In addition to helping executives win deals and impress audiences on their “brilliance”, I sometimes coach a debating team. I teach them the same principles that I share with you, since their goal is similar – just it doesn’t end in their winning contracts worth millions of dollars.
The better you know your audience, the better your chance at winning. As noted in prior newsletter articles, it’s important to know the mindset of your specific judges. Are the goal or process oriented; do they value experience more than innovation or vice-versa? This means you need to research your judges before coming to the presentation. If not possible, at the beginning of the presentation introduce yourselves and get to know what’s important to them. In a split decision, it’s just one judge’s vote that, if switched, could makethe whole difference.
Here’s an example. The high school debating circuit generally has three types of judges: Former students who now donate time for judging; parents; and the “circuit” judges, people who have experience as judges and participate in many events each year. Over time, we’ve discovered each has a different perspective:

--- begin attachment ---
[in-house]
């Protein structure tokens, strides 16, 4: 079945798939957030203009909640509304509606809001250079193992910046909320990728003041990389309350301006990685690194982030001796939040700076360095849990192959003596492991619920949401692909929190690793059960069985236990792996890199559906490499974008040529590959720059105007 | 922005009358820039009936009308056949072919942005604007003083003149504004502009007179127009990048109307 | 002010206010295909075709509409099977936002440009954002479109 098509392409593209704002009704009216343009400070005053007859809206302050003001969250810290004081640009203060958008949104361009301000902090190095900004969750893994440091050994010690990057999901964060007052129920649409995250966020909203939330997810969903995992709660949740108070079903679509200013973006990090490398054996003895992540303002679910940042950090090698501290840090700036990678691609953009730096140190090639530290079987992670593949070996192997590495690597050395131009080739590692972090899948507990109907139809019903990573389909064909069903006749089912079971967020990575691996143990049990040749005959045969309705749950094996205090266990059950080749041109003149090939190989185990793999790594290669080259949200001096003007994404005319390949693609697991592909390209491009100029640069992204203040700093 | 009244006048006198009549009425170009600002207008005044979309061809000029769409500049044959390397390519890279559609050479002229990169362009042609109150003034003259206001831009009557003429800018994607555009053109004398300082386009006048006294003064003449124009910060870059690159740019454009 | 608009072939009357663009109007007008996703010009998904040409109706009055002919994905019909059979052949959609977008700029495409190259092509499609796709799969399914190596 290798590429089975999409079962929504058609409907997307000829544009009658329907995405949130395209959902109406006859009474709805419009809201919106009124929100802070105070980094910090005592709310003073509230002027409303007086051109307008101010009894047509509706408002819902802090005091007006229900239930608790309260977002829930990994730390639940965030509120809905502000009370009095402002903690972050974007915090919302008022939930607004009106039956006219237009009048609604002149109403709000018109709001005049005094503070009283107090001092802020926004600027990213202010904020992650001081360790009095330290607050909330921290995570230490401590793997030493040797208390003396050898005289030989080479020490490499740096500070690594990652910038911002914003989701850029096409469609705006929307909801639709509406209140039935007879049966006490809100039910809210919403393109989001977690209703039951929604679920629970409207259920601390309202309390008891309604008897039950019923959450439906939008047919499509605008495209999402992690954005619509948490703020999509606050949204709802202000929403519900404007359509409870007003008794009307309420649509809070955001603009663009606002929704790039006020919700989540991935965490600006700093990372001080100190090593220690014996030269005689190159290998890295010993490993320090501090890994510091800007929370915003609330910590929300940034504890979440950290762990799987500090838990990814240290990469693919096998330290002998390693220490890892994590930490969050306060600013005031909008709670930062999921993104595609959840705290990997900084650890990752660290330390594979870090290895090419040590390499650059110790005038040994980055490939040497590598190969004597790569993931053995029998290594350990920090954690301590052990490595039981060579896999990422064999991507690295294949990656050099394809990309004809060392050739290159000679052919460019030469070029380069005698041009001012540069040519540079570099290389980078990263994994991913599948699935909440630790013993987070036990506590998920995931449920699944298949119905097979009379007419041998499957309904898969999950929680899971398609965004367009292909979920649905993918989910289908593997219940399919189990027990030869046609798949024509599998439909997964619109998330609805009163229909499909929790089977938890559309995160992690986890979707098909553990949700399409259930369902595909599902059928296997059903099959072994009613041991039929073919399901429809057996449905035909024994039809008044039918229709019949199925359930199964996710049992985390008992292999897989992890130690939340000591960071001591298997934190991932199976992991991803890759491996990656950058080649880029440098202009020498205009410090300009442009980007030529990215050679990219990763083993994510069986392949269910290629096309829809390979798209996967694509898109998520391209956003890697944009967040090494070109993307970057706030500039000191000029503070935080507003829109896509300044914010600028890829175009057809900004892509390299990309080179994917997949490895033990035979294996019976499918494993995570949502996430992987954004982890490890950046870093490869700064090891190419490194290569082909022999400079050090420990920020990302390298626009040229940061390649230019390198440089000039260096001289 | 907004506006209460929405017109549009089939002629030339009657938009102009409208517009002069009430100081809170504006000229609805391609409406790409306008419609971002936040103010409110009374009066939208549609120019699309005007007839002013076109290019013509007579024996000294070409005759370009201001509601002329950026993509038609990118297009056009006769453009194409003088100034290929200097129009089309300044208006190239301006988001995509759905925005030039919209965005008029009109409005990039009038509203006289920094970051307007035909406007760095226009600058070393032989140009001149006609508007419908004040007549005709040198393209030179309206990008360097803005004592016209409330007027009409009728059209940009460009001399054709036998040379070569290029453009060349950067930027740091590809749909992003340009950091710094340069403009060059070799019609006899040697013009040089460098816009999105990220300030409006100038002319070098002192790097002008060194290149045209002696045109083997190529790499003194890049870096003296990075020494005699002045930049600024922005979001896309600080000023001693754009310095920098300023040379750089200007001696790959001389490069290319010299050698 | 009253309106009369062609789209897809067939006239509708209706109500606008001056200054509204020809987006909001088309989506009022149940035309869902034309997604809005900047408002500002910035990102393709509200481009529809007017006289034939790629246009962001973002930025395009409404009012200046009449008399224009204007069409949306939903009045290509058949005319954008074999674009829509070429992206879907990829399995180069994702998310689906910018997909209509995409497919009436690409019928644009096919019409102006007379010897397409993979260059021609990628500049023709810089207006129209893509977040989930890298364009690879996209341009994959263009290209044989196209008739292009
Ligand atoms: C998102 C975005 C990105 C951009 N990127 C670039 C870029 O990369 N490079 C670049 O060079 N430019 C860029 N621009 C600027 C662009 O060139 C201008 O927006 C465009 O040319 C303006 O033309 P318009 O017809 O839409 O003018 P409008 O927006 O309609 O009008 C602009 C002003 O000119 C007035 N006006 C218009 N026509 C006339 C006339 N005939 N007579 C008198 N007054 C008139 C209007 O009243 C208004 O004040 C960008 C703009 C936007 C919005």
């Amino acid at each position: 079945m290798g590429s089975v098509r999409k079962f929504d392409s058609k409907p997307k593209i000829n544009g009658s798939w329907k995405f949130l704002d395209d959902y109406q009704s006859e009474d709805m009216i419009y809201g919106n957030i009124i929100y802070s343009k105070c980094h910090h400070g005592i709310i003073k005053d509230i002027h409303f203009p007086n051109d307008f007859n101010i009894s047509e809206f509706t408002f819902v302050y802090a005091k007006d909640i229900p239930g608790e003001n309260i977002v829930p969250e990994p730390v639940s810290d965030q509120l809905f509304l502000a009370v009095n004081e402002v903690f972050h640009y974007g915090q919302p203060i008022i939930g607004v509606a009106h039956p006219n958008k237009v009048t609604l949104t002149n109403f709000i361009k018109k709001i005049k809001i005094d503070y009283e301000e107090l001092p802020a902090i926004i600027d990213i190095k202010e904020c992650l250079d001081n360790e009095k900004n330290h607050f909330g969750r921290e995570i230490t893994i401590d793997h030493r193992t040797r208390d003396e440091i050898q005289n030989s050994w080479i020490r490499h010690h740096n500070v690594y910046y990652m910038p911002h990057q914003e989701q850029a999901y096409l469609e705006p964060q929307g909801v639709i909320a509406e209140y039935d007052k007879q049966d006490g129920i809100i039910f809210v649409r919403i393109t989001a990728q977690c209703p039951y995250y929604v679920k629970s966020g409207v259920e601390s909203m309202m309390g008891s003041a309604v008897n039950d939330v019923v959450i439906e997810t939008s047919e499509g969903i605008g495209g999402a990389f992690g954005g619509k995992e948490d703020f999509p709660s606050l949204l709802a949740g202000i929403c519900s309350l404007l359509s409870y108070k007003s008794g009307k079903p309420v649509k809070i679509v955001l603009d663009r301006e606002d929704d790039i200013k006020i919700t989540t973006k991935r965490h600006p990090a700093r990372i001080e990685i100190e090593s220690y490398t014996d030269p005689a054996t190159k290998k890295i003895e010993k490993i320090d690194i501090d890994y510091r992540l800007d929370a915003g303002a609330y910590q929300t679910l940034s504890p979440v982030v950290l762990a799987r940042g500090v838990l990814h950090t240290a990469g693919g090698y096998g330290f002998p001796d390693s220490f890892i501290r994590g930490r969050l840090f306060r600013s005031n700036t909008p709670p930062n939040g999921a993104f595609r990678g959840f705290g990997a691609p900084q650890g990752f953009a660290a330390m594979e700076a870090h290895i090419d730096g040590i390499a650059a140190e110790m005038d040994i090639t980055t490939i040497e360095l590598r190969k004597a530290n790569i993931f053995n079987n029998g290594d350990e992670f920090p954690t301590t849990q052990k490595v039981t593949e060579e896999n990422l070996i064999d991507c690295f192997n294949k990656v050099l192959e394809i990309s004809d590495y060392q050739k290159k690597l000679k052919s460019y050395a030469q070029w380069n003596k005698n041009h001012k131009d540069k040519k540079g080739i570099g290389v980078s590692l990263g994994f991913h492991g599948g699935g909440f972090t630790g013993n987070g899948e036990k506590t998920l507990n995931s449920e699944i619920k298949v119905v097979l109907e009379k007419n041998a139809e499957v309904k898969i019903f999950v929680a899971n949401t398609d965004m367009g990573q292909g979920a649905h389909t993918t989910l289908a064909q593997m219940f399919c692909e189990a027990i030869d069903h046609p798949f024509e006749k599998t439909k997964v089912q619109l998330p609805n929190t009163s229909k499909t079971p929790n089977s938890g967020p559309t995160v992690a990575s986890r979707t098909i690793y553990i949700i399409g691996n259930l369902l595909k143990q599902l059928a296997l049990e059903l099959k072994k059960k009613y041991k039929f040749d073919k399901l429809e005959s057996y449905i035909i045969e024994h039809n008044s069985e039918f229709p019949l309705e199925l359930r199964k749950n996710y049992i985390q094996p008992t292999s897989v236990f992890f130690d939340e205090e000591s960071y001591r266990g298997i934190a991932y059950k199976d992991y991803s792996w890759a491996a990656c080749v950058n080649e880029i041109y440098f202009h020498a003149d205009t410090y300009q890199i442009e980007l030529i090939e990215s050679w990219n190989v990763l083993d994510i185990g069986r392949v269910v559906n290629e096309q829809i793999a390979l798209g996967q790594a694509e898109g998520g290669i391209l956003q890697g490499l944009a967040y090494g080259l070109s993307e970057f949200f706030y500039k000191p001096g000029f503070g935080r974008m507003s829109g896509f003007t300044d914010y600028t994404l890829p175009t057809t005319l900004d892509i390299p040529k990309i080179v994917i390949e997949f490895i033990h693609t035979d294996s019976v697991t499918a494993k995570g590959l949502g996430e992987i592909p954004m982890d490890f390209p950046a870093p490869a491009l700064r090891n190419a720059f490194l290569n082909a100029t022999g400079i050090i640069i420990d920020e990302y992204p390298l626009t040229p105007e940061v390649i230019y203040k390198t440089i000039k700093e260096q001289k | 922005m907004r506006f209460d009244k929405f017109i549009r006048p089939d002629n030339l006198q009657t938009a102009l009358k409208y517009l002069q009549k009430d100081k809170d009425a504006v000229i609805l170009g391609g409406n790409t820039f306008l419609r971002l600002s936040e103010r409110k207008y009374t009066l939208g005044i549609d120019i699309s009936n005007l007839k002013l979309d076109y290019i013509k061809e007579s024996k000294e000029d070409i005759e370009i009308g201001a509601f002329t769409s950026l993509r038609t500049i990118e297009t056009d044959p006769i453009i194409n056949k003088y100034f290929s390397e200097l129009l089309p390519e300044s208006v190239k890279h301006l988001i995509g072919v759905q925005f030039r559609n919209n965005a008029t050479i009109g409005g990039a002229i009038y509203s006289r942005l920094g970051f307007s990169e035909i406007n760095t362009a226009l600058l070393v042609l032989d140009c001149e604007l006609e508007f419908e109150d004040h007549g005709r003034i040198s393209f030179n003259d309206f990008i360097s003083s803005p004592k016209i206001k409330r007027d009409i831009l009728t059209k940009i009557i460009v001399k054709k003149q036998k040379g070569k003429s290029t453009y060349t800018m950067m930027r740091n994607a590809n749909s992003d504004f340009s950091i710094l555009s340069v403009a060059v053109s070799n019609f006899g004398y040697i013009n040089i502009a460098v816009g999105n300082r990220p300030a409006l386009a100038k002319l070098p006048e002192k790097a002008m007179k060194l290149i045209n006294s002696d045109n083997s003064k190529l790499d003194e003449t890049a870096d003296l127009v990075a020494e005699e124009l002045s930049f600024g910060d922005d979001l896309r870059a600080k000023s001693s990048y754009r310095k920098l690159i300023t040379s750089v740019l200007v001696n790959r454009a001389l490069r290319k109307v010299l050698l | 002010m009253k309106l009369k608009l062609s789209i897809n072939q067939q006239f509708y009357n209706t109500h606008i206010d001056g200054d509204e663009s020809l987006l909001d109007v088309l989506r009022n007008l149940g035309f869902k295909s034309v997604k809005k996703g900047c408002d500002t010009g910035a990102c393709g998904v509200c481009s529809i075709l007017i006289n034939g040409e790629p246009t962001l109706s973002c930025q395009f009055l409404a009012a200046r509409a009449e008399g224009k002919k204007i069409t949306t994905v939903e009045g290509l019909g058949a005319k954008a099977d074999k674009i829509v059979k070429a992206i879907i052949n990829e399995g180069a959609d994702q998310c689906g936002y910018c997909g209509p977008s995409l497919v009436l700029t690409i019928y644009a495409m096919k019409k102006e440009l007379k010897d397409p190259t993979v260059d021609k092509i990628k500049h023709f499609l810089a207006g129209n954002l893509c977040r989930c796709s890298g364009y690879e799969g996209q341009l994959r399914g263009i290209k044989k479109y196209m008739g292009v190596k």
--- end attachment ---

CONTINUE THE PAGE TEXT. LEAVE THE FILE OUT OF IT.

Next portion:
- Former students focus on how powerfully each team projects itself as a winner while following the rules. In other words – is the team displaying the type of energy and excellence that was expected from them in addressing each issue.
- Parents let their parental values enter the equation – and the debaters displaying proper form and etiquette. An overly aggressive team would lose points (while they might not lose them from the former students). If a single issue emotionally bothers them, it may outweigh the actual facts presented and sway the decision.
- Experienced judges focus on weighing each of the arguments’ points and counterpoints and reaching summative scores. They are more critical of made-up statistics and non-supportive arguments.
Still, the best way to meet the needs of an audience is to understand how they judged in prior rounds. For instance, one judge awarded wins to almost every team taking the Pro position; thus, future teams, when given the chance, chose to take that position. Some judges are swayed by FUD (Fear Uncertainty and Doubt) factors; others want concrete evidence. While the presentation/debate goes on, watch the judges just in case their body language gives away how they are reacting.
In sum, whenever possible, try to identify your audience’s priorities and biases, and then tailor your presentation to meet them. All things being equal, that information may just give you the winning edge!